Shine Bright Like A… Square?

HIGH The first boss dashing my square to pieces over and over.

LOW Everything about Level 74.

WTF  …Seriously just Level 74.


Game difficulty seems to have boomeranged back to a time when developers giddily anticipated the screams of players as they once again die for the hundredth time. If Halo represented a softening of challenge with its replenishing shields, then Demon’s Souls and Super Meat Boy marked the return of teeth-clenching, controller-smashing gameplay – and players (mostly) rejoiced.

Glo, an indie platformer released for PC via Steam, reflects the continuing trend of providing challenging difficulty, but this time with the added twist of turning off the lights. With only the square the player controls and the bullets it can fire illuminating the way, Glo ramps up difficulty that at times capitalizes on its shadowy premise, yet also misses an opportunity to outshine other platformers.

Glo is not just the title, but the name of the square protagonist, and it hops and wall-jumps with surprising dexterity given its shape. Glo can continually bounce up walls to reach high ledges, has a floaty quality that allows some precision on landing, and a second jump that, while smaller, gives needed maneuverability.

Glo can also shoot a small bullet of light that functions as both a means to see what dangers lie ahead and it obliterates foes, but the mechanics were a bit fiddly — when playing with a controller, the bullet often soared past enemies, the joystick providing a poor sense of where a bullet would head. While maneuvering around enemies is certainly possible, later stages that require using the weapon feel tough not because of level design, but due to an innate lack of precision.

When viewing Glo from a wider perspective, the general challenge vacillated wildly. Of the game’s four acts, the first two proceeded evenly, taking the standard route of introducing a new mechanic and then having the player practice and master it. While these stages presented a challenge, they never felt unfair. Later acts introduce not only new mechanics, but increasingly challenging jumps, tough enemy placement and length entirely too long for the accuracy demanded of the player. The steady progress that defined more than two-thirds of Glo‘s campaign ground to a halt, and completing later levels felt like a chore rather than conquering a fair challenge.

Before I’m pilloried for ‘sucking at videogames’, let me say that Glo sells itself as a title that requires “blind faith” from the player, ostensibly because Glo must be led through darkness to reach the end. One might reasonably expect to rely on both quick decision-making skills and the ability to shoot light to plan a path, but after my fiftieth death in a given stage, the layout of was no longer a mystery, just a test of muscle memory and timing – the darkness became inconsequential. The stages that forced blind leaps or the use of light that explodes from enemies and blocks to reach the end of a stage represent what Glo can do with its premise; and they do appear — just not often enough.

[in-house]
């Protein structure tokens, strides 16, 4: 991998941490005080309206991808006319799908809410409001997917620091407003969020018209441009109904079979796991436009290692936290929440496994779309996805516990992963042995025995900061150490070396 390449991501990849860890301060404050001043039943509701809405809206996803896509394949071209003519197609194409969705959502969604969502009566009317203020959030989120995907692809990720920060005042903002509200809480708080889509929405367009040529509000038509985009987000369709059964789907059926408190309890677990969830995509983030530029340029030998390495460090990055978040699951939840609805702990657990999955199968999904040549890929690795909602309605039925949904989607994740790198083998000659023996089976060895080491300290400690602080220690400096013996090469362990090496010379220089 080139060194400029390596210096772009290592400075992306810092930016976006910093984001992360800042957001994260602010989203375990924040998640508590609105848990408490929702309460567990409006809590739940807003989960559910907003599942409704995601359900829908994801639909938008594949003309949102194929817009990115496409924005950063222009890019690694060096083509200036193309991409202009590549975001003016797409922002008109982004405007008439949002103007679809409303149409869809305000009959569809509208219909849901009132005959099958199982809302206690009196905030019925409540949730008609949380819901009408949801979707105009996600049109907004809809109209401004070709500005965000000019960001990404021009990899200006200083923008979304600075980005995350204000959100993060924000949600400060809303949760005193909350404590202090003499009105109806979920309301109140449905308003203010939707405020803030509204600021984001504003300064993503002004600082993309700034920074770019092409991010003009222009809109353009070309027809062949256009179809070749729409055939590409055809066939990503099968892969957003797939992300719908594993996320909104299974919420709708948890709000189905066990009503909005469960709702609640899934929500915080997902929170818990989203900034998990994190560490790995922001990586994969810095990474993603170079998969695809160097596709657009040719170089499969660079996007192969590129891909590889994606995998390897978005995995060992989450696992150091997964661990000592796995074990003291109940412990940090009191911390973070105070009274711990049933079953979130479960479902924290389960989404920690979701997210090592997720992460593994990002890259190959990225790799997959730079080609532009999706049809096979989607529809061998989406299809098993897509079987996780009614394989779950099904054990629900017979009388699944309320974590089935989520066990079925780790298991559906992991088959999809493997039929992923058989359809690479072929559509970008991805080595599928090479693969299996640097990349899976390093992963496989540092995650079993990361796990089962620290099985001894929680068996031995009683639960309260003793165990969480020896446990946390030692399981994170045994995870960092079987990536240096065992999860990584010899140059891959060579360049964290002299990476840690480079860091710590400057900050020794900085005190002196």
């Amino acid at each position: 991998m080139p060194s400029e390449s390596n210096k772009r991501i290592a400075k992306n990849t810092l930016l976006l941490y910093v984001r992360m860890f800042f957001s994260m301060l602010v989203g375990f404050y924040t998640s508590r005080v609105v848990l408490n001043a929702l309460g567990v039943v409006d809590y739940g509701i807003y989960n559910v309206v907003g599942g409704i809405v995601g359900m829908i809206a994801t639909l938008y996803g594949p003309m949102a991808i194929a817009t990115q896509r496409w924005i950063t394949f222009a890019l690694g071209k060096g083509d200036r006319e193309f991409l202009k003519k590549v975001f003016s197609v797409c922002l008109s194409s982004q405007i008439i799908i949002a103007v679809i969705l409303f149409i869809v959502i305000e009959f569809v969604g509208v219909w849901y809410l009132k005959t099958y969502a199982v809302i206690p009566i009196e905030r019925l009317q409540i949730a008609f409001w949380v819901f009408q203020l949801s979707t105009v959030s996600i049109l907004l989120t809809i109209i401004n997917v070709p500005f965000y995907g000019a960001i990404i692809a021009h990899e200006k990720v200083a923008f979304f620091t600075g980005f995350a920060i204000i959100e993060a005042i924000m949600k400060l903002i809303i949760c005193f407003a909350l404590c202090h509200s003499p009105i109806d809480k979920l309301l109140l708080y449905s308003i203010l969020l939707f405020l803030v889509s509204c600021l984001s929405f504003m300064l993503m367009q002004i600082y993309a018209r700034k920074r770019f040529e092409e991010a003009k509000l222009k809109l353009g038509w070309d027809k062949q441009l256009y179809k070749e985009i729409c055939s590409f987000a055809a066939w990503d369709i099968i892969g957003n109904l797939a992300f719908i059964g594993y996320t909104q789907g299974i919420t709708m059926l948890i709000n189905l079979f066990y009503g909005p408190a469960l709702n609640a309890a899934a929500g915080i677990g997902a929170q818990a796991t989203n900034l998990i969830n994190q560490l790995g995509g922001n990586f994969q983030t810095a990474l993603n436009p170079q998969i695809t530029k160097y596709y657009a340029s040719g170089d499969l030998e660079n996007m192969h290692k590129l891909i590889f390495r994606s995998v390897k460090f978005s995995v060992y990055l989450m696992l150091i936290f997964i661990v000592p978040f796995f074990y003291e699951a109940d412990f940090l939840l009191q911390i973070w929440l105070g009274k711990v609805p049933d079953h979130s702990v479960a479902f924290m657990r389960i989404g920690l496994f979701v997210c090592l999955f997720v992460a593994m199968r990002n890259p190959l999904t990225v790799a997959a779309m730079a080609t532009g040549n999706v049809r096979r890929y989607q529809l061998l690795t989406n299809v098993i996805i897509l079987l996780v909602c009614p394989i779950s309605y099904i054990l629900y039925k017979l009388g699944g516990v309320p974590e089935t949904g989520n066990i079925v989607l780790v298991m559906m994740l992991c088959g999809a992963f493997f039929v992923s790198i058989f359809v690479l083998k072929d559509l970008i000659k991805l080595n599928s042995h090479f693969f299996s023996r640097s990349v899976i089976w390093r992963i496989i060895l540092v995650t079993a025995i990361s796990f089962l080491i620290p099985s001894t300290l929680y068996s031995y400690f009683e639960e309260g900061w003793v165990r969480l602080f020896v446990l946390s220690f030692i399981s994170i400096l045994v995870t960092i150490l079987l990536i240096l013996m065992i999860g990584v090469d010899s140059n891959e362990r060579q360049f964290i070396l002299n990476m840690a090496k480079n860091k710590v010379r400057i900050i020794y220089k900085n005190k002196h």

Glo also claimed to have a story that provides an “emotional rollercoaster” of an experience, but it never quite delivered.

Navigating Glo through an unknown environment, someone else makes their presence known early on by writing on the walls of some stages. Claiming to want to be your friend, this unknown person quickly turns to threats and insults. Initially menacing to read, the threats quickly became vapid as reading different versions of “I will kill you” lost their ability to induce fear.

Collectible memories scattered throughout provide the perspective of someone else who’s traversed the dark world of Glo, but reading the content of the memories requires the player to exit the game and return to the starting menu. Separating game and story flies in the face of the unique experience videogames can provide by telling stories as one plays. This aside, I also found myself uninterested in searching for every last one in order to get the complete message.

Glo treats its one unique feature – navigating a darkened world as a square capable of producing light – with equal parts playfulness and disinterest. At times, I controlled Glo through a battalion of boxes that exploded in a dazzling display of fireworks. Using the light created, I planned my next move as I descended downward into unknown depths. Other times – far too often – a mistimed jump sent me back to the beginning of a stage that I had grown too familiar with to enjoy any longer.

While some players may enjoy the steep difficulty, little else makes Glo stand out. Rating: 6 out of 10

— James Arnett


Disclosures: This game is developed and published by Chronik Sparten. It is currently available on PC via Steam. This copy of the game was obtained via a Steam Code and reviewed on a PC. Approximately 3 hours of play were devoted to the single-player mode, and the game was completed. There are no multiplayer modes.

Parents: This game has not been rated by the ESRB, but the game contains mild violence and dark themes. The square controlled by the player and enemies explode into orbs of light, and threats of violence are made to the main character in this game.

Deaf & Hard of Hearing Gamers: Sounds are not crucial to playing Glo, although certain audio cues co-occur with events, such as a bullet hitting a wall.

Remappable Controls: No, this game’s controls are not remappable. It can be played with either a keyboard and mouse or compatible game controller.

Colorblind Modes: There are no colorblind modes available in the options.







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